Broad Institute researchers have developed BacDrop, a highly scalable technology for bacterial single-cell RNA sequencing that has overcome many challenges hindering the development of scRNA-seq in bacteria. BacDrop can be applied to thousands or millions of cells from both gram-negative and gram-positive species. It features universal ribosomal RNA depletion and combinatorial barcodes that enable multiplexing and massively parallel sequencing. The researchers applied BacDrop to study Klebsiella pneumoniae clinical isolates and to elucidate their heterogeneous responses to antibiotic stress. In an unperturbed population presumed to be homogenous, they found within-population heterogeneity largely driven by the expression of mobile genetic elements that promote the evolution of antibiotic resistance. Under antibiotic perturbation, BacDrop revealed transcriptionally distinct subpopulations associated with different phenotypic outcomes including antibiotic persistence. BacDrop thus can capture cellular states that cannot be detected by bulk RNA-seq, which will unlock new microbiological insights into bacterial responses to perturbations and larger bacterial communities such as the microbiome.
BacDrop: a bacterial droplet-based massively parallel scRNA-seq technology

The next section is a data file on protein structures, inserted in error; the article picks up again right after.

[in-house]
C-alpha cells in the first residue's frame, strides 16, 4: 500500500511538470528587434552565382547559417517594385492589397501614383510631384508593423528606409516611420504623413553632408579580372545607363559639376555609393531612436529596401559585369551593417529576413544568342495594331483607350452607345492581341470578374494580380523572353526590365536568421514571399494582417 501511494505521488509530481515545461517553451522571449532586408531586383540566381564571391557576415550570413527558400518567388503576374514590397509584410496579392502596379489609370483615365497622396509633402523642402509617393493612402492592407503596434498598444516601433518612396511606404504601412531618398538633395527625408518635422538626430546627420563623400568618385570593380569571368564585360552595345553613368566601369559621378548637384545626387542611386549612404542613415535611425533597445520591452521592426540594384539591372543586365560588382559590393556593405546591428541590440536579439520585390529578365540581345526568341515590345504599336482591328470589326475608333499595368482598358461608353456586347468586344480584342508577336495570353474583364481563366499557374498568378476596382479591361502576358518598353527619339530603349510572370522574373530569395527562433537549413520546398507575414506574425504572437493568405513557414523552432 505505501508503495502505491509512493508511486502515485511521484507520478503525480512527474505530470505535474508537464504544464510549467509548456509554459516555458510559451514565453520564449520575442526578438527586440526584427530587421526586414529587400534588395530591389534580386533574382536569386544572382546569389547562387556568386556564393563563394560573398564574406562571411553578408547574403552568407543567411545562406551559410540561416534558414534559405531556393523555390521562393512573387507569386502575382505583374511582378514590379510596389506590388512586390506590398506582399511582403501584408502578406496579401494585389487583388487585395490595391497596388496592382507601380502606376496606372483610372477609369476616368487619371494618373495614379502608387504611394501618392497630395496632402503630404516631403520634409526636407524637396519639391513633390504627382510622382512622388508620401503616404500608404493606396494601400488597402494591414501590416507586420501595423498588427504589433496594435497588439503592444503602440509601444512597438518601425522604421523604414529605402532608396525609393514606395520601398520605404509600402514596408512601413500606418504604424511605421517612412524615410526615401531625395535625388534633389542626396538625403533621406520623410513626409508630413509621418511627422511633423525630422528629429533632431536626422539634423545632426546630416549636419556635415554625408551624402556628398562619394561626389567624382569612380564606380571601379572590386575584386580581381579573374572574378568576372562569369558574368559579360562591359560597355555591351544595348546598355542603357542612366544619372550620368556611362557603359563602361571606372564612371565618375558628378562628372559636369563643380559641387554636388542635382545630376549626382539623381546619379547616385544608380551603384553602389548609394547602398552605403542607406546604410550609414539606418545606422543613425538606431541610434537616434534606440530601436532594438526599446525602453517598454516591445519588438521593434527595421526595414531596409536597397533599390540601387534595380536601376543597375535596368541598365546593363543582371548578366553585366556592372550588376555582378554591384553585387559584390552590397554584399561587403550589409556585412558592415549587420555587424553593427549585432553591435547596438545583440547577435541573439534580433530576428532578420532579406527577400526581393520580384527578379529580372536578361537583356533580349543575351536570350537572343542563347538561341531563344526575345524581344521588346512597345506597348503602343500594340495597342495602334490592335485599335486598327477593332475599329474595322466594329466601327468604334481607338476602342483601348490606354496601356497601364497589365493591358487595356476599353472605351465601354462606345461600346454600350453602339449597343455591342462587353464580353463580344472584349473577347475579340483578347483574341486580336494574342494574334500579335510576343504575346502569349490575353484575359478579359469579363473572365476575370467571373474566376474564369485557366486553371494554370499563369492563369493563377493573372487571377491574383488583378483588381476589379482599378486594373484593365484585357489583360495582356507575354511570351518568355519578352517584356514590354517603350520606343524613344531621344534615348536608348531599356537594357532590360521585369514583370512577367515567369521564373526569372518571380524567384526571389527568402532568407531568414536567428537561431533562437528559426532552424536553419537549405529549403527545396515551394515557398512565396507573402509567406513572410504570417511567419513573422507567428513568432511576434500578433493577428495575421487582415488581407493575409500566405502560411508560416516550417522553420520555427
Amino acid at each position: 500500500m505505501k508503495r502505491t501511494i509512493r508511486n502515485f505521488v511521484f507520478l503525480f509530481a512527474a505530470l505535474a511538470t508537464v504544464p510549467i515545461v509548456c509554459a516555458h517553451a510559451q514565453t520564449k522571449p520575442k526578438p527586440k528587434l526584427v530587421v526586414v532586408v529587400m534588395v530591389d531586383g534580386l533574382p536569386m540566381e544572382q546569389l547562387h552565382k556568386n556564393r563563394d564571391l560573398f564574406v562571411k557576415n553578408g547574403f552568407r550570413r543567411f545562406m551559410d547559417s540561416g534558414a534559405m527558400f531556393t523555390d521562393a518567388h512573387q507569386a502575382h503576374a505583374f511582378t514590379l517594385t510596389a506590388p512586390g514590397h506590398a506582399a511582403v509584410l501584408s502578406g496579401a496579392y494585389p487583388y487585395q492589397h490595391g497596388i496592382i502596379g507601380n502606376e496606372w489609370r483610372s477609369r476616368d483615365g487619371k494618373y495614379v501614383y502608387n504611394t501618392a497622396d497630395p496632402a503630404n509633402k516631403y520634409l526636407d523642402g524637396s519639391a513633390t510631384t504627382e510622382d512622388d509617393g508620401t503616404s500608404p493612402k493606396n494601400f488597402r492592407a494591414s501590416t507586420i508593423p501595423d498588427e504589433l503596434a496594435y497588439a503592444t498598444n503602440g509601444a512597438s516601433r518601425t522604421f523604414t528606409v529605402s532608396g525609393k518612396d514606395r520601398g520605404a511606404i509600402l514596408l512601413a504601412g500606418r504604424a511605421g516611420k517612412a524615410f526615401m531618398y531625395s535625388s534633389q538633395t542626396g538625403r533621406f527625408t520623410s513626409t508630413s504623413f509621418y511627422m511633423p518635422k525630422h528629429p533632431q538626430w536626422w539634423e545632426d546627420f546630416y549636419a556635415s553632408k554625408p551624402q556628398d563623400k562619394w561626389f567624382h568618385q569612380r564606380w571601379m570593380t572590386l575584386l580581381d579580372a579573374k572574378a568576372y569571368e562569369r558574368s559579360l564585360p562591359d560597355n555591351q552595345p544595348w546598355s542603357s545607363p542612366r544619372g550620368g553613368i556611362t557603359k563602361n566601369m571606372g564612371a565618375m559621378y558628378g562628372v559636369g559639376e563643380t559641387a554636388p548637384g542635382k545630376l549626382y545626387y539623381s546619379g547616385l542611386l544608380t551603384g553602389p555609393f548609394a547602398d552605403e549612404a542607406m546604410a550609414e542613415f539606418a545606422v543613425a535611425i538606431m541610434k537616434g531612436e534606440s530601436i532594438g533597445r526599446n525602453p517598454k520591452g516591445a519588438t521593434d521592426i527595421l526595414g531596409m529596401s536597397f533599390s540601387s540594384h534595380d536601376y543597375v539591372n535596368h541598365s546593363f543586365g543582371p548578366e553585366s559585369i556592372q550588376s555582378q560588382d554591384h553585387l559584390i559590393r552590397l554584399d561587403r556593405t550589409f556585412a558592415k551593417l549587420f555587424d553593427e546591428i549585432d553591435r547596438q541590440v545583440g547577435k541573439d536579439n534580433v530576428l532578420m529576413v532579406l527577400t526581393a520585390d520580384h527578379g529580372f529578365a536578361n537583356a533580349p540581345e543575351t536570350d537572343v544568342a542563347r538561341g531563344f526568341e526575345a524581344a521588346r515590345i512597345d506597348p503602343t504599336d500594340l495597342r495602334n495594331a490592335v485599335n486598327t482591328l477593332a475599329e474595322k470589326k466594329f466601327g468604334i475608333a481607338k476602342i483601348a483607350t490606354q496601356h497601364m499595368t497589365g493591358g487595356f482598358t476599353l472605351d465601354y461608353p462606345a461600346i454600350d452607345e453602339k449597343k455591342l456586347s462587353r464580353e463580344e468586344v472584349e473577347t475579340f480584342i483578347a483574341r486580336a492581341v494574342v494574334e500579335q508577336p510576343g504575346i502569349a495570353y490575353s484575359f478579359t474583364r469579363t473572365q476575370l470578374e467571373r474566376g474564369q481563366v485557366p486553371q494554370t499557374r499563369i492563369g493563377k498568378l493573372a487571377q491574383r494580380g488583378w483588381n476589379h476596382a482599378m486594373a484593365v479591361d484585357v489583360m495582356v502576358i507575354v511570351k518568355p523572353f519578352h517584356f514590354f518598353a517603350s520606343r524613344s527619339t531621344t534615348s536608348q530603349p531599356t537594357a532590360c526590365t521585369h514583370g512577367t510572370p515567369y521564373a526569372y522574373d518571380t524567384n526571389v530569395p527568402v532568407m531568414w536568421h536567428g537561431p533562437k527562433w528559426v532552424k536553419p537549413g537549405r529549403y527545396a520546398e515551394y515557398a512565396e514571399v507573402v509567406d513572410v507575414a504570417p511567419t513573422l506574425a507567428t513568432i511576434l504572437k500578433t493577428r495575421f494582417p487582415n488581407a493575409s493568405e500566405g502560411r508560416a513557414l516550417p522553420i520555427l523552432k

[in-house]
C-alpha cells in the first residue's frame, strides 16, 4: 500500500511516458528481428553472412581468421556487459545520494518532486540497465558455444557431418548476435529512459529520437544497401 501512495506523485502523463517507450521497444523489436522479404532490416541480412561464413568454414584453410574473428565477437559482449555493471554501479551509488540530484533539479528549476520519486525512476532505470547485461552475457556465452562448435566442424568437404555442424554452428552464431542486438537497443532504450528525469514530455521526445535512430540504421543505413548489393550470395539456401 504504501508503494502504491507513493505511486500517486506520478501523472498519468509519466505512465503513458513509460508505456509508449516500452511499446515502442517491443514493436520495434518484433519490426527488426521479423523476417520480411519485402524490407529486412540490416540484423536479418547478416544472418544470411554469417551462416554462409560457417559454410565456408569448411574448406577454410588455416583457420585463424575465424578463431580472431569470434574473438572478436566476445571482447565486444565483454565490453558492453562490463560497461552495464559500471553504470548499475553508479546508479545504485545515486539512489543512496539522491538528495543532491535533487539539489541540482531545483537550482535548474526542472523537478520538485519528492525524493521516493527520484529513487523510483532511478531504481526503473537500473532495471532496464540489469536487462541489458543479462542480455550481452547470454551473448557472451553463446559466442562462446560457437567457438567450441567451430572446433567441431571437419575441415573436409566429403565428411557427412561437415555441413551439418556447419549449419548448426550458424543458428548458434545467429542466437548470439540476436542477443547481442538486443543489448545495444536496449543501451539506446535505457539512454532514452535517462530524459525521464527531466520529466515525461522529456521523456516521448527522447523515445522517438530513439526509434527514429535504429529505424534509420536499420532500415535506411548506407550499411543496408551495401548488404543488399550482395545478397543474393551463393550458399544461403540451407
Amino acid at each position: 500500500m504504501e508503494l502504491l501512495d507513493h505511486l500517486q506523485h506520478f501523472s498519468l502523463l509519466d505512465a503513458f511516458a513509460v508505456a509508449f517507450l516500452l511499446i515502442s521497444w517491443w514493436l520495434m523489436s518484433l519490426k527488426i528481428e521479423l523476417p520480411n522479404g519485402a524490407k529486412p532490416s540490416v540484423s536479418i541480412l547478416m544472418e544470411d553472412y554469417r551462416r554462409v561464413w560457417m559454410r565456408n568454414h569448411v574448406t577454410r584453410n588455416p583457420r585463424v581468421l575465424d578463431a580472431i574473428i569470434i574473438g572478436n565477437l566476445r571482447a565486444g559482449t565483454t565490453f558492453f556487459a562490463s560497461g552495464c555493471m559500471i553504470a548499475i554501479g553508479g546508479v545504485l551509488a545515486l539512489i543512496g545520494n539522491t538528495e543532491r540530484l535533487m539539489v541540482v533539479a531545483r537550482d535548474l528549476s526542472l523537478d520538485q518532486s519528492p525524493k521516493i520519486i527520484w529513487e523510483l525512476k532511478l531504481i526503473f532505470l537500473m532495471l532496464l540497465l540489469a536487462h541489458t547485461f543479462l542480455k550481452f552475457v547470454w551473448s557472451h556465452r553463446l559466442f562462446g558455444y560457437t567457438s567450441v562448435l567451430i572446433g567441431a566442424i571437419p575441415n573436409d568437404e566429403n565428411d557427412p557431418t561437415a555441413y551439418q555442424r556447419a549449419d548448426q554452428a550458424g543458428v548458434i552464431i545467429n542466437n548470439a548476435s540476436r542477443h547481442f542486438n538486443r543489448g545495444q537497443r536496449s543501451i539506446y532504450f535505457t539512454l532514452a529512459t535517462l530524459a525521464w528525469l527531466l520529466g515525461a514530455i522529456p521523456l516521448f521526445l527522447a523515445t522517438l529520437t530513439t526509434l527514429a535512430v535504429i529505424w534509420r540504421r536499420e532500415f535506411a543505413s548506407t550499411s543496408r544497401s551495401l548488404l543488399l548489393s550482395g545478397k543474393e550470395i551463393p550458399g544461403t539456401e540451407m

(A) BacDrop workflow. Following cell fixation and permeabilization, rRNA and gDNA is depleted from cells in bulk. Then CB1 and UMIs are added to the 5’ end of cDNA via RT reactions (round 1 plate barcoding) in pools of ~200,000 cells per well in 96- or 384-well plates. After round 1 plate barcoding, all cells are pooled and cDNA is polyadenylated at the 3’ end using terminal transferase, followed by droplet generation and round 2 droplet barcoding. The 3’ poly-A tail of cDNA enables second strand synthesis using oligo-dT primers. Round 2 droplet barcoding is achieved via second strand cDNA synthesis and 4 capturing cycles by barcoded primers (on 10x gel beads) in droplets. The successfully captured cDNA contains UMIs, CB1 and CB2, as well as adaptor sequences at both 5’ and 3’ end. Each cell is identified by a combination of CB1 and CB2. (B) rRNA depletion inside fixed and permeabilized cells significantly increases the percentage of total reads that align to mRNA in BacDrop libraries of K. pneumoniae. (C) rRNA depletion does not affect mRNA profiles. BacDrop libraries were constructed using in K. pneumoniae samples with or without rRNA depletion, and a linear regression model was fitted to the mRNA counts from each library. (D) Cell fixation and permeabilization does not affect mRNA profiles. Bulk RNA-seq results derived from Trizol-extracted RNA samples of K. pneumoniae versus RNA derived from fixed and permeabilized K. pneumoniae cells were highly correlated. (E) Single-cell BacDrop results are highly correlated with bulk RNA-seq results when analyzed in bulk mode (without cell barcode extraction). (F) BacDrop has low barcode collision rates in an experiment where 2 million bacterial cells, mixed with K. pneumoniae and P. aeruginosa cells, were loaded into one 10x channel (~6 cells per droplet). About 2.8 % of the cells was assigned to two species, resulting in a 6.6% barcode collision rate. (G) BacDrop was performed on 4 different bacterial species including the gram-negative E. coli, K. pneumoniae, P. aeruginosa, and the gram-positive bacterium E. faecium. Uniform Manifold Approximation and Projection (UMAP) of this mixed population shows the separation of different species, colored by species identity.